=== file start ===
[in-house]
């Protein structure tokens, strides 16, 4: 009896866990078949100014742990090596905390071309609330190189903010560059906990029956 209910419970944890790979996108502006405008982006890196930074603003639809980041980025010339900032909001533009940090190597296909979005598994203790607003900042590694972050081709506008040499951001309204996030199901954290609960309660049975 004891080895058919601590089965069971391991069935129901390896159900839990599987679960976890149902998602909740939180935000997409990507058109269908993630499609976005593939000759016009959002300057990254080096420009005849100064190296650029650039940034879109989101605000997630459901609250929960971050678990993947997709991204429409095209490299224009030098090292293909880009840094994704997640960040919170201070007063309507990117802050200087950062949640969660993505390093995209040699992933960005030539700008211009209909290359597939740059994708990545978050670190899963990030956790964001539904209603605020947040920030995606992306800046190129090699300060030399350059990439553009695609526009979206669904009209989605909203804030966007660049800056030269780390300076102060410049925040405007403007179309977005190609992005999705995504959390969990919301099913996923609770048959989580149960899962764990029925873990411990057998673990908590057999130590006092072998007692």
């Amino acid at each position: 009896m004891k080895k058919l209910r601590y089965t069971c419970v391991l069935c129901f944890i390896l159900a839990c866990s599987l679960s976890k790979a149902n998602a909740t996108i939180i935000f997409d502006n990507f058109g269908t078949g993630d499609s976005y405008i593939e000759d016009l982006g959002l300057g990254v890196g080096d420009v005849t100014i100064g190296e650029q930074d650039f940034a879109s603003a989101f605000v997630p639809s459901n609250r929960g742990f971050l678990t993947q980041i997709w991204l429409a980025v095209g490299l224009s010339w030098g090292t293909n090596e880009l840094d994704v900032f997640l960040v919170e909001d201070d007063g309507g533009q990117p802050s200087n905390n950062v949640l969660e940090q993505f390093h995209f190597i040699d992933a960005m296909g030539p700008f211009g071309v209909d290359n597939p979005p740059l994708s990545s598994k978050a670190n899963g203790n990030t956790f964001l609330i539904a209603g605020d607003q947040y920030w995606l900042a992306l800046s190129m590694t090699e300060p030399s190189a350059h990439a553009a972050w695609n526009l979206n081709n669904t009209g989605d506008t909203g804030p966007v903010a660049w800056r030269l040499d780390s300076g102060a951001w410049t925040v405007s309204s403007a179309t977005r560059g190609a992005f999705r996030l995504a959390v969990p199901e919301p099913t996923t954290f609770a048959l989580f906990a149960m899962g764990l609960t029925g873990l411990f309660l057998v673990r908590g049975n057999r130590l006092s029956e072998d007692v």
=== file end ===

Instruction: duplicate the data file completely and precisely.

[in-house]
């Protein structure tokens, strides 16, 4: 009896866990078949100014742990090596905390071309609330190189903010560059906990029956 209910419970944890790979996108502006405008982006890196930074603003639809980041980025010339900032909001533009940090190597296909979005598994203790607003900042590694972050081709506008040499951001309204996030199901954290609960309660049975 004891080895058919601590089965069971391991069935129901390896159900839990599987679960976890149902998602909740939180935000997409990507058109269908993630499609976005593939000759016009959002300057990254080096420009005849100064190296650029650039940034879109989101605000997630459901609250929960971050678990993947997709991204429409095209490299224009030098090292293909880009840094994704997640960040919170201070007063309507990117802050200087950062949640969660993505390093995209040699992933960005030539700008211009209909290359597939740059994708990545978050670190899963990030956790964001539904209603605020947040920030995606992306800046190129090699300060030399350059990439553009695609526009979206669904009209989605909203804030966007660049800056030269780390300076102060410049925040405007403007179309977005190609992005999705995504959390969990919301099913996923609770048959989580149960899962764990029925873990411990057998673990908590057999130590006092072998007692």
């Amino acid at each position: 009896m004891k080895k058919l209910r601590y089965t069971c419970v391991l069935c129901f944890i390896l159900a839990c866990s599987l679960s976890k790979a149902n998602a909740t996108i939180i935000f997409d502006n990507f058109g269908t078949g993630d499609s976005y405008i593939e000759d016009l982006g959002l300057g990254v890196g080096d420009v005849t100014i100064g190296e650029q930074d650039f940034a879109s603003a989101f605000v997630p639809s459901n609250r929960g742990f971050l678990t993947q980041i997709w991204l429409a980025v095209g490299l224009s010339w030098g090292t293909n090596e880009l840094d994704v900032f997640l960040v919170e909001d201070d007063g309507g533009q990117p802050s200087n905390n950062v949640l969660e940090q993505f390093h995209f190597i040699d992933a960005m296909g030539p700008f211009g071309v209909d290359n597939p979005p740059l994708s990545s598994k978050a670190n899963g203790n990030t956790f964001l609330i539904a209603g605020d607003q947040y920030w995606l900042a992306l800046s190129m590694t090699e300060p030399s190189a350059h990439a553009a972050w695609n526009l979206n081709n669904t009209g989605d506008t909203g804030p966007v903010a660049w800056r030269l040499d780390s300076g102060a951001w410049t925040v405007s309204s403007a179309t977005r560059g190609a992005f999705r996030l995504a959390v969990p199901e919301p099913t996923t954290f609770a048959l989580f906990a149960m899962g764990l609960t029925g873990l411990f309660l057998v673990r908590g049975n057999r130590l006092s029956e072998d007692v």